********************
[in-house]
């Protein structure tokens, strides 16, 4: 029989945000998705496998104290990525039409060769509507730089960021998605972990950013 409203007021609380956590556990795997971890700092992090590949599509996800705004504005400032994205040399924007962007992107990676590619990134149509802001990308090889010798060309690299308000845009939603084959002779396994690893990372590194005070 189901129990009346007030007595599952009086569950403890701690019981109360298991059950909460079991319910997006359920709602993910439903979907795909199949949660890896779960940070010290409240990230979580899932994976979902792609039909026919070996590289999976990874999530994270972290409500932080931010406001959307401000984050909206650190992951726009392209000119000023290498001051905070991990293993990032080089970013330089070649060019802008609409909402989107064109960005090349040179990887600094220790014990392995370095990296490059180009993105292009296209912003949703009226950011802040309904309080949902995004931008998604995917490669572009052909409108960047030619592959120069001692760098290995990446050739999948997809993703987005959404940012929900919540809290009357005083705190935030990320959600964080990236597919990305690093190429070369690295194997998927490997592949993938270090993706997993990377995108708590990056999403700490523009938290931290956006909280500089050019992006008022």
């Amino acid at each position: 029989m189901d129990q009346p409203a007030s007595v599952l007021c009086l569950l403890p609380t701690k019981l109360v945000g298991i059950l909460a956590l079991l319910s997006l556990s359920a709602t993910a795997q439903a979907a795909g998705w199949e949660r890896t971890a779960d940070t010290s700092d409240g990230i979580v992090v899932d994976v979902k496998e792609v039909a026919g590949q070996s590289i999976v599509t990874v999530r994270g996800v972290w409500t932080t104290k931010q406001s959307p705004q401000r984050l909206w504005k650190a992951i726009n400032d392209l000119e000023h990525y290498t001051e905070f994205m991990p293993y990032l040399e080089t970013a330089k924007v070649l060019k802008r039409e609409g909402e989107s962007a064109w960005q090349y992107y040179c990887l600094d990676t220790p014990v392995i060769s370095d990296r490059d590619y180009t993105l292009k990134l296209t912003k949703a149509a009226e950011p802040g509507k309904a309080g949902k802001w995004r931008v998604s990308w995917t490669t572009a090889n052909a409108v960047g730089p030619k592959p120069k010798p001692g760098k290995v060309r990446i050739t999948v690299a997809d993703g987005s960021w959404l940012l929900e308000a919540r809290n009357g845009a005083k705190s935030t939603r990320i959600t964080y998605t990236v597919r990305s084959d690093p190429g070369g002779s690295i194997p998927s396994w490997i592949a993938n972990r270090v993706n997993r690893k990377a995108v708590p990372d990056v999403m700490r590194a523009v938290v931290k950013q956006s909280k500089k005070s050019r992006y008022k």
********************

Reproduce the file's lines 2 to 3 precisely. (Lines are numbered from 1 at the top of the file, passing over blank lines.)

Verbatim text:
């Protein structure tokens, strides 16, 4: 029989945000998705496998104290990525039409060769509507730089960021998605972990950013 409203007021609380956590556990795997971890700092992090590949599509996800705004504005400032994205040399924007962007992107990676590619990134149509802001990308090889010798060309690299308000845009939603084959002779396994690893990372590194005070 189901129990009346007030007595599952009086569950403890701690019981109360298991059950909460079991319910997006359920709602993910439903979907795909199949949660890896779960940070010290409240990230979580899932994976979902792609039909026919070996590289999976990874999530994270972290409500932080931010406001959307401000984050909206650190992951726009392209000119000023290498001051905070991990293993990032080089970013330089070649060019802008609409909402989107064109960005090349040179990887600094220790014990392995370095990296490059180009993105292009296209912003949703009226950011802040309904309080949902995004931008998604995917490669572009052909409108960047030619592959120069001692760098290995990446050739999948997809993703987005959404940012929900919540809290009357005083705190935030990320959600964080990236597919990305690093190429070369690295194997998927490997592949993938270090993706997993990377995108708590990056999403700490523009938290931290956006909280500089050019992006008022």
């Amino acid at each position: 029989m189901d129990q009346p409203a007030s007595v599952l007021c009086l569950l403890p609380t701690k019981l109360v945000g298991i059950l909460a956590l079991l319910s997006l556990s359920a709602t993910a795997q439903a979907a795909g998705w199949e949660r890896t971890a779960d940070t010290s700092d409240g990230i979580v992090v899932d994976v979902k496998e792609v039909a026919g590949q070996s590289i999976v599509t990874v999530r994270g996800v972290w409500t932080t104290k931010q406001s959307p705004q401000r984050l909206w504005k650190a992951i726009n400032d392209l000119e000023h990525y290498t001051e905070f994205m991990p293993y990032l040399e080089t970013a330089k924007v070649l060019k802008r039409e609409g909402e989107s962007a064109w960005q090349y992107y040179c990887l600094d990676t220790p014990v392995i060769s370095d990296r490059d590619y180009t993105l292009k990134l296209t912003k949703a149509a009226e950011p802040g509507k309904a309080g949902k802001w995004r931008v998604s990308w995917t490669t572009a090889n052909a409108v960047g730089p030619k592959p120069k010798p001692g760098k290995v060309r990446i050739t999948v690299a997809d993703g987005s960021w959404l940012l929900e308000a919540r809290n009357g845009a005083k705190s935030t939603r990320i959600t964080y998605t990236v597919r990305s084959d690093p190429g070369g002779s690295i194997p998927s396994w490997i592949a993938n972990r270090v993706n997993r690893k990377a995108v708590p990372d990056v999403m700490r590194a523009v938290v931290k950013q956006s909280k500089k005070s050019r992006y008022k």